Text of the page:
Quiet Music drifts on and on. At first, low-flying drones give birth to deep, dense textures which hang ominously up above, but they barely ruffle the still air. The drones will later alternate between higher and lower altitudes as they catch different currents, but its ultimate direction is unchanging, and its course is constant.
Melodies are absent, and this results in wide-open music. Nothing is there to clutter or block the way of the drone; the music’s unending and as wide as the pale sky.
The atmosphere is open, but it’s also, at first, slightly heavy, like the approach of rain. Cool droplets dapple the jacket, and a fresh batch of goosebumps slowly form, prickling wet skin. The wind whips through the hair.
The drones are moving and yet unmoving.
“Not Knowing” clears away the turbulent, overcast clouds and settles in thin, clear air. While the music temporarily clears, the five drones alternate between two contrasts: light vapors and congested registers, a deep blue and an obdurate grey, offering an impressive range of tonal hues. Minor adjustments and minuscule pitch-shifts are made throughout the flight, but it’s very subtle so as to not shock the listener (although the tracks do end abruptly). Repeated listens only deepen the calm. Mantle would like the listener to switch off…only then is it possible to tune into the senses. Turning off the noisy channels on the mind’s television set is the first step, transitioning from dullness to a direct line. Clutter becomes clarity as the drones illuminate and pass on a peaceful state of being.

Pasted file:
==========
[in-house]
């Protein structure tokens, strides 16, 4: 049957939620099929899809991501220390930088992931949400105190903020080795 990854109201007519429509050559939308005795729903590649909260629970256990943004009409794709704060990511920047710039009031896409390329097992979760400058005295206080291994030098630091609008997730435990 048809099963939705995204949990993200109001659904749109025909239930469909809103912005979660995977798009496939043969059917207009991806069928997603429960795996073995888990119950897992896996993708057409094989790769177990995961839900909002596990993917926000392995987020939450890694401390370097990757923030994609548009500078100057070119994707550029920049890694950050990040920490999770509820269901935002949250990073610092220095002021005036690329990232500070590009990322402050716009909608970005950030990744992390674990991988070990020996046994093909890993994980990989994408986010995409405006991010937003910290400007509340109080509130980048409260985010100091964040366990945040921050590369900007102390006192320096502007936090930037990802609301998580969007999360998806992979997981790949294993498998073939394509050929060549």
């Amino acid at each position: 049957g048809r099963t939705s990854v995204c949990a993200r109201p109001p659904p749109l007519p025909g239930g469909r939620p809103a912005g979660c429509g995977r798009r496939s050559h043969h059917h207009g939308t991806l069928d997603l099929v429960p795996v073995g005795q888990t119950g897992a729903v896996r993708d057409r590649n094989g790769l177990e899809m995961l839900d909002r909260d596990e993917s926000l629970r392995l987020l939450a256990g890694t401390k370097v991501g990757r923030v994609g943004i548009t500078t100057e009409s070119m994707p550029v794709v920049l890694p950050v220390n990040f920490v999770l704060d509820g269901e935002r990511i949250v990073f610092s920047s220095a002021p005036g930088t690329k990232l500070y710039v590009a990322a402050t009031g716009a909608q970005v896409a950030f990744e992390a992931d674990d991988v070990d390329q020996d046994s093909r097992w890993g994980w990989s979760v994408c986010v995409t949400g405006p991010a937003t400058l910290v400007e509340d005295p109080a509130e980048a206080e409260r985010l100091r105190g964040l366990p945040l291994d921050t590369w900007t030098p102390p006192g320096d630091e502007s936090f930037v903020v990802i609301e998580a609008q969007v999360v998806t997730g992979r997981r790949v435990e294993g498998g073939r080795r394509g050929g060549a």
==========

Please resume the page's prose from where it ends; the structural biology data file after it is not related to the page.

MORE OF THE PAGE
Nothing much is happening. Everything is happening.
The music is a meditation; this is highlighted in the very title of “May You Be Well”, which gets its name from a well-known mantra used in loving-kindness meditation. Quietness does not necessarily mean a lowering of the volume, a decrease in the decibels, and that’s true of Quiet Music…it’s quiet in its stillness and its sense of isolation, quiet in a more profound way – a calm night instead of a near-silent one.
Enjoy the peace. (James Catchpole)